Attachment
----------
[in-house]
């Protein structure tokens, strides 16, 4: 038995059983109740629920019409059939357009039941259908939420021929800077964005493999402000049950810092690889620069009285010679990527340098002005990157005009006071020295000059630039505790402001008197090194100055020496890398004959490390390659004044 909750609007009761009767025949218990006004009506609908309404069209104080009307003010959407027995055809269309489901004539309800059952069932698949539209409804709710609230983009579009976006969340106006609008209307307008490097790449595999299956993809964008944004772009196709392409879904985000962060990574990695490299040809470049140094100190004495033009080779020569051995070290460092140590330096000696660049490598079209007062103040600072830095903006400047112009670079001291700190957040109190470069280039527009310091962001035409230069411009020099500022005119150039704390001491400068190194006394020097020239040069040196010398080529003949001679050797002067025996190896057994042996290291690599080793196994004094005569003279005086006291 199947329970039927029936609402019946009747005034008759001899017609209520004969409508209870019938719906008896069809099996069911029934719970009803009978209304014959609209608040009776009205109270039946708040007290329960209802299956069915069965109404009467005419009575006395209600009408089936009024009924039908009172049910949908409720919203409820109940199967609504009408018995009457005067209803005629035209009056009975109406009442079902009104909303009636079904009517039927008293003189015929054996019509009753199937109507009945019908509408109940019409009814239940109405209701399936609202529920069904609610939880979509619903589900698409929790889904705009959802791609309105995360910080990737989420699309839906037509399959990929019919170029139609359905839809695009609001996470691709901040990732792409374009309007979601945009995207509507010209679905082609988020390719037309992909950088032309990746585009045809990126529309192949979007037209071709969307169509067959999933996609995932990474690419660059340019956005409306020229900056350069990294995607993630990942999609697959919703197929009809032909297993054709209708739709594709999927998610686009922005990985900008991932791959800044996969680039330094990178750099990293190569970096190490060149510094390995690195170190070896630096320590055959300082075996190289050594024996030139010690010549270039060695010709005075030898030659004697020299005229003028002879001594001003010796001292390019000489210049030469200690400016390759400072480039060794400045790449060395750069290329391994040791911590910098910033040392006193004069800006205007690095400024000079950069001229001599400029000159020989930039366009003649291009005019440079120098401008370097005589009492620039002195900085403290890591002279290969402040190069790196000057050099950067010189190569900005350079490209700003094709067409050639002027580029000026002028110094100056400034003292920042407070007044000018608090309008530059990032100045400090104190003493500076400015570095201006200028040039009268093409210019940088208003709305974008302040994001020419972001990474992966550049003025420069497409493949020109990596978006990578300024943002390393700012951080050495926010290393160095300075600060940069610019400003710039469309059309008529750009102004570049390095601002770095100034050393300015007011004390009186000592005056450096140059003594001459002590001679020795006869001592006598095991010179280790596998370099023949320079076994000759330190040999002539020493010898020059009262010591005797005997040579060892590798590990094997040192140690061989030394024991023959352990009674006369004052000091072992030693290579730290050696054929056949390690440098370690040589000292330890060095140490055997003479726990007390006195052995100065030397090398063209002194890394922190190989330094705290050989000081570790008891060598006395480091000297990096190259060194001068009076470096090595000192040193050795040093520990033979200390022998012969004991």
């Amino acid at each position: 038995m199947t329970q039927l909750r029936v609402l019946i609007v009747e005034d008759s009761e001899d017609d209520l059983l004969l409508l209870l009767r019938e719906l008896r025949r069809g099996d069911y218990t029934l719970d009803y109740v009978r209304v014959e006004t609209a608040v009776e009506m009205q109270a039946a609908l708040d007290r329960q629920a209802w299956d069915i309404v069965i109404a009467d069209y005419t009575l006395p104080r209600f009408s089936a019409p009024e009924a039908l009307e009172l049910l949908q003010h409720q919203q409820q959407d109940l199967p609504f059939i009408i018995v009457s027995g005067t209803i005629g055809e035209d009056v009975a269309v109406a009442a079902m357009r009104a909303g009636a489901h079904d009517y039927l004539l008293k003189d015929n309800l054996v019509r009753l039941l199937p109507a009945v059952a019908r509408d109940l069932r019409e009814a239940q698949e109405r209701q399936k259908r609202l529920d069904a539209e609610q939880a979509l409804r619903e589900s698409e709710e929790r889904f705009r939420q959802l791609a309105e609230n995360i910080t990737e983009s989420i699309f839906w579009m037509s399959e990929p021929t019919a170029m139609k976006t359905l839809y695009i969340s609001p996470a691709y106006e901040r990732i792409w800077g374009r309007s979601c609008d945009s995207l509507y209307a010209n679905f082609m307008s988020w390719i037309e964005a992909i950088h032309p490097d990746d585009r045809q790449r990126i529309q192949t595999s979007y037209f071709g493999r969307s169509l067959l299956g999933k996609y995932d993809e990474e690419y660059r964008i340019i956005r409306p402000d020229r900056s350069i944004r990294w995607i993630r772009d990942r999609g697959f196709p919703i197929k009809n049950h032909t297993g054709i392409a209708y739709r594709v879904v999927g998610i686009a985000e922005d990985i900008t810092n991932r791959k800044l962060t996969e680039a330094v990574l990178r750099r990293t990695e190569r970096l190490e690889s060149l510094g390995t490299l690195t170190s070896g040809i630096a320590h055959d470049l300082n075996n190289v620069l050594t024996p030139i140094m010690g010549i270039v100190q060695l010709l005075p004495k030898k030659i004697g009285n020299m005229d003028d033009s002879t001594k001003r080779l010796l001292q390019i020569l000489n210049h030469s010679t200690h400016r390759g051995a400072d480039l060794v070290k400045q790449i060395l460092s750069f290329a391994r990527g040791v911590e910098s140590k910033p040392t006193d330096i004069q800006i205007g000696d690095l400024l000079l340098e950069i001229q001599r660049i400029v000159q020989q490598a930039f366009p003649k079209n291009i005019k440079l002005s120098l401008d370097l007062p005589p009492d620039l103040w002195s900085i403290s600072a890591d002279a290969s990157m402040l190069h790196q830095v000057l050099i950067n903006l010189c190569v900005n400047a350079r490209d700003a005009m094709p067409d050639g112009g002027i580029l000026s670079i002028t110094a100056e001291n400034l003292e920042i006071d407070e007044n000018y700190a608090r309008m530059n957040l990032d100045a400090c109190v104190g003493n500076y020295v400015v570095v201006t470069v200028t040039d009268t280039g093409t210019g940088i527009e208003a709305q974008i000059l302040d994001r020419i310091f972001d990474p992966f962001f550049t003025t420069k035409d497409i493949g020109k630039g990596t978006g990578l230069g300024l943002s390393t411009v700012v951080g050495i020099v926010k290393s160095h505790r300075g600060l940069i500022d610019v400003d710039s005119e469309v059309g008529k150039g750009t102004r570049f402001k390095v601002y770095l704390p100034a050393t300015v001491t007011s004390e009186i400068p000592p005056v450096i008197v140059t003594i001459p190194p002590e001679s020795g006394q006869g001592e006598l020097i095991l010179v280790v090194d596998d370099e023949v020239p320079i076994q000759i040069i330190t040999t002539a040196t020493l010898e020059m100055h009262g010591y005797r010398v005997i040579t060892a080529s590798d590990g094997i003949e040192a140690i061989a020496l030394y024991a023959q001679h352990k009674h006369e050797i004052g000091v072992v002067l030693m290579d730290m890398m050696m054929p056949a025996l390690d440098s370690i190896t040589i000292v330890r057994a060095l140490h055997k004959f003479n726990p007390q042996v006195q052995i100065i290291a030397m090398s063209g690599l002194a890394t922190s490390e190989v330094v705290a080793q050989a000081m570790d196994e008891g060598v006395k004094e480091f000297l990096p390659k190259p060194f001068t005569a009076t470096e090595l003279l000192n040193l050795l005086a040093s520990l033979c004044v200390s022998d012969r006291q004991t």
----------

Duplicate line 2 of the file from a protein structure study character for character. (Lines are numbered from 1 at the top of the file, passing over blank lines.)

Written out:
């Protein structure tokens, strides 16, 4: 038995059983109740629920019409059939357009039941259908939420021929800077964005493999402000049950810092690889620069009285010679990527340098002005990157005009006071020295000059630039505790402001008197090194100055020496890398004959490390390659004044 909750609007009761009767025949218990006004009506609908309404069209104080009307003010959407027995055809269309489901004539309800059952069932698949539209409804709710609230983009579009976006969340106006609008209307307008490097790449595999299956993809964008944004772009196709392409879904985000962060990574990695490299040809470049140094100190004495033009080779020569051995070290460092140590330096000696660049490598079209007062103040600072830095903006400047112009670079001291700190957040109190470069280039527009310091962001035409230069411009020099500022005119150039704390001491400068190194006394020097020239040069040196010398080529003949001679050797002067025996190896057994042996290291690599080793196994004094005569003279005086006291 199947329970039927029936609402019946009747005034008759001899017609209520004969409508209870019938719906008896069809099996069911029934719970009803009978209304014959609209608040009776009205109270039946708040007290329960209802299956069915069965109404009467005419009575006395209600009408089936009024009924039908009172049910949908409720919203409820109940199967609504009408018995009457005067209803005629035209009056009975109406009442079902009104909303009636079904009517039927008293003189015929054996019509009753199937109507009945019908509408109940019409009814239940109405209701399936609202529920069904609610939880979509619903589900698409929790889904705009959802791609309105995360910080990737989420699309839906037509399959990929019919170029139609359905839809695009609001996470691709901040990732792409374009309007979601945009995207509507010209679905082609988020390719037309992909950088032309990746585009045809990126529309192949979007037209071709969307169509067959999933996609995932990474690419660059340019956005409306020229900056350069990294995607993630990942999609697959919703197929009809032909297993054709209708739709594709999927998610686009922005990985900008991932791959800044996969680039330094990178750099990293190569970096190490060149510094390995690195170190070896630096320590055959300082075996190289050594024996030139010690010549270039060695010709005075030898030659004697020299005229003028002879001594001003010796001292390019000489210049030469200690400016390759400072480039060794400045790449060395750069290329391994040791911590910098910033040392006193004069800006205007690095400024000079950069001229001599400029000159020989930039366009003649291009005019440079120098401008370097005589009492620039002195900085403290890591002279290969402040190069790196000057050099950067010189190569900005350079490209700003094709067409050639002027580029000026002028110094100056400034003292920042407070007044000018608090309008530059990032100045400090104190003493500076400015570095201006200028040039009268093409210019940088208003709305974008302040994001020419972001990474992966550049003025420069497409493949020109990596978006990578300024943002390393700012951080050495926010290393160095300075600060940069610019400003710039469309059309008529750009102004570049390095601002770095100034050393300015007011004390009186000592005056450096140059003594001459002590001679020795006869001592006598095991010179280790596998370099023949320079076994000759330190040999002539020493010898020059009262010591005797005997040579060892590798590990094997040192140690061989030394024991023959352990009674006369004052000091072992030693290579730290050696054929056949390690440098370690040589000292330890060095140490055997003479726990007390006195052995100065030397090398063209002194890394922190190989330094705290050989000081570790008891060598006395480091000297990096190259060194001068009076470096090595000192040193050795040093520990033979200390022998012969004991």